ITV News Meridian's Kit Bradshaw speaks to residents' about the multi-million-pound cancelled border post.
The government spent £21 million buying farmland near Dover for a post-Brexit customs checkpoint which has now been axed.
The amount can be revealed for the first time, following a Freedom of Information request by ITV News Meridian.
Residents have told us of their “disbelief”and “despair” at what some see as a “waste of public money”.
A government spokesperson has defended the expenditure, saying “spending has been managed very closely” and that they will “continue to monitor all our sites to ensure value for money is achieved”.
Construction work started earlier this year on the Dover Inland Border Facility on fields next to the A2 at Guston, three miles from the Port of Dover.
Plans for the customs checkpoint for lorries using the Port of Dover first emerged in Autumn 2020, as the end of the Brexit transition period neared.
The scheme was cancelled by HMRC last week, with officials saying it was no longer needed because they had “enough capacity to deal with the flow of traffic” at other border sites.
Despite the U-turn, the Department for Transport which owns the Guston land has committed to “exploring alternative options for its development to ease pressure at the border”.
That’s been welcomed by Kent County Council and the Dover MP, Natalie Elphicke.
Jane Dunford, whose home overlooks the Guston site, told us she’s “worried” about the uncertainty over its future and “hasn’t got a clue” what will now be built there.
“Now we’re back to square one. The stress and worry that we had for two years, all while Covid was going on, and we’re now going to experience it all over again until somebody makes up their mind.”
Jane Dunford, Guston resident, reacts to the cancellation of the inland border facility
Responding to news of the £21m price tag, Ms Dunford added: “Who in power stood out there and thought that that site was worth that amount of money? It’s horrific.”
There is relief among some local campaigners who have opposed the suitability of the site since the very beginning.
Sarah Gleave, a spokesperson for Dover & Deal Green Party, said: “I really am relieved for the lovely community of Guston, Whitfield, and one of our hardest-up wards just over the field.
“They’ve had the stress of this hanging over them since the story first broke. So, it’s a sense of relief but also a form of despair about when are the multiple layers of Conservative government in Kent ever going to listen to Dover’s communities.”
Construction work is continuing on the Dover Fastrack bus route, which crosses the site, and the Whitehall U-turn doesn’t affect a separate Port Health inspection facility at nearby Bastion Point on the White Cliffs Business Park.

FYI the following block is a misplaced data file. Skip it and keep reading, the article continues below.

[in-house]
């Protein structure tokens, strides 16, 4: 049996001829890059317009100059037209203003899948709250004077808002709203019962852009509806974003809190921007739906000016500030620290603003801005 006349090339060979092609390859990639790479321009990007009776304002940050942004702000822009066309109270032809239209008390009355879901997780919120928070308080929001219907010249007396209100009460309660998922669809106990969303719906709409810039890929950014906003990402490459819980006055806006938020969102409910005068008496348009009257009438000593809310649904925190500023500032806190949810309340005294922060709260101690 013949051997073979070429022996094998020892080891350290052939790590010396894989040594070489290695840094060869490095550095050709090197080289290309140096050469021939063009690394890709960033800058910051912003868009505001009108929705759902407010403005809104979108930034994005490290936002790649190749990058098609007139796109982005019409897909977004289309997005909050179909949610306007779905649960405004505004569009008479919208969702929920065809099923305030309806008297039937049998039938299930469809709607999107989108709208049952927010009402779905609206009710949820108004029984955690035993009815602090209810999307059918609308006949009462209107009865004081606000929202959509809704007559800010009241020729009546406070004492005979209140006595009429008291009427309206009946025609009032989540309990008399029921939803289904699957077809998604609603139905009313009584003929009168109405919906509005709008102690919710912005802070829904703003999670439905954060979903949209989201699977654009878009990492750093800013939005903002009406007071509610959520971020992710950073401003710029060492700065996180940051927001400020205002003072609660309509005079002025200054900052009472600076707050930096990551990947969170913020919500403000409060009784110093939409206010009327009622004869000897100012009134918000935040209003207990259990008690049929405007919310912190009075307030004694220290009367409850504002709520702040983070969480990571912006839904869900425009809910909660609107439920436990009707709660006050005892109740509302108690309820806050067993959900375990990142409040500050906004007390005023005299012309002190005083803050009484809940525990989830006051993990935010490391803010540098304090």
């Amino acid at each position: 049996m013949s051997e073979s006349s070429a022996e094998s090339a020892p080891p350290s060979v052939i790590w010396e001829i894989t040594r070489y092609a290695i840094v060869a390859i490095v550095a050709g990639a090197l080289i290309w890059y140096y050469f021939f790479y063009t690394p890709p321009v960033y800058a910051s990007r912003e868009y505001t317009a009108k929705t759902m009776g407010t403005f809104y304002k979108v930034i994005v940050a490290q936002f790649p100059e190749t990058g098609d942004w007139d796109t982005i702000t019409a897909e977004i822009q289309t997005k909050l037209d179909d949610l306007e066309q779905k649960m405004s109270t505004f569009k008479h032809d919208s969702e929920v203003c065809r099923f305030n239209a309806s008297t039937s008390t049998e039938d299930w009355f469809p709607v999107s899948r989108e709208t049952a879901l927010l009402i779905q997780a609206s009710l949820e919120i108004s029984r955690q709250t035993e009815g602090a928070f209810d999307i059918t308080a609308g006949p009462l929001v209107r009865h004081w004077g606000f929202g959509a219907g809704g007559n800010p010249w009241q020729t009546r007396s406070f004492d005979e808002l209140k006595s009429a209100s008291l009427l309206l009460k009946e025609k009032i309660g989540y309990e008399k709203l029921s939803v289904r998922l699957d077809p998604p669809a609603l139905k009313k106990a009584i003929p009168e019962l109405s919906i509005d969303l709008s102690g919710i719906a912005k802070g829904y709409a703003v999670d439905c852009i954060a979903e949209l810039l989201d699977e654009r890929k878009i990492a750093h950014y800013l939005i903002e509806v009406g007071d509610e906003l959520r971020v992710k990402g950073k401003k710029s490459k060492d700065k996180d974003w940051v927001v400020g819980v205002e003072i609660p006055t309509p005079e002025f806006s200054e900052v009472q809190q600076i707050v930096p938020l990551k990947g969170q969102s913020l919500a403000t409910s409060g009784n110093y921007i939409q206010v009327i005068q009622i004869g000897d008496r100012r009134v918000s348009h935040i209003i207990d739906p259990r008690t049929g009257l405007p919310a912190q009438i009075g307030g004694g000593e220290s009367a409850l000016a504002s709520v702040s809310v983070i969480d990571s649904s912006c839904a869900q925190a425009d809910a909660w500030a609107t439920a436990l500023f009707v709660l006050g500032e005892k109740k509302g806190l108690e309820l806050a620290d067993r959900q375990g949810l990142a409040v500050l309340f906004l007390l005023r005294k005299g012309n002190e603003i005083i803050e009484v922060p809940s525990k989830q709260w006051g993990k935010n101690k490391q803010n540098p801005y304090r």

Conservative MP for Dover, Natalie Elphicke, said: "It’s over two years since we left the EU and the government’s plans continue to evolve on what is needed for our borders post Brexit over the longer term.
"There are no shortage of border-related facilities that are required in our area. I am working with the Department for Transport to look at how this strategic site can best be used to support the Port of Dover and keep traffic flowing around Dover and Kent roads."
Kent County Council Leader Roger Gough said: “We, together with our Kent Resilience Forum partners – including Dover District Council – will be keen to engage with the Department for Transport as it explores alternative options for the White Cliffs site to ensure benefits to the local economy and communities are maximised.
“Kent, and the country, need long term border and roads infrastructure that is fit for the future and capable of supporting the frictionless movement of both freight and tourism traffic. We believe that the White Cliffs site can play a central role in this.”
Glynis Farthing, clerk of Guston Parish Council, described the amount spent buying the site as a “huge waste of public money.”
“It’s everybody’s money, we’ve all put into this, that’s what hurts. The government needs to be held accountable for that expenditure.”
The government claims the decision to scrap the Dover Inland Border Facility (IBF) will save it £120 million in anticipated running costs.
A spokesperson from HM Revenue & Customs said: “HMRC monitors the performance at all IBF locations and continuously work to ensure they provide value for money and we needed to ensure there was sufficient data to give us confidence to continue with the build.
“Current spending has been managed very closely to date, whilst data has been gathered to inform a decision on whether to progress. HMRC has a proactive continuous improvement approach for our IBF network, and we will continue to monitor all our sites to ensure value for money is achieved.”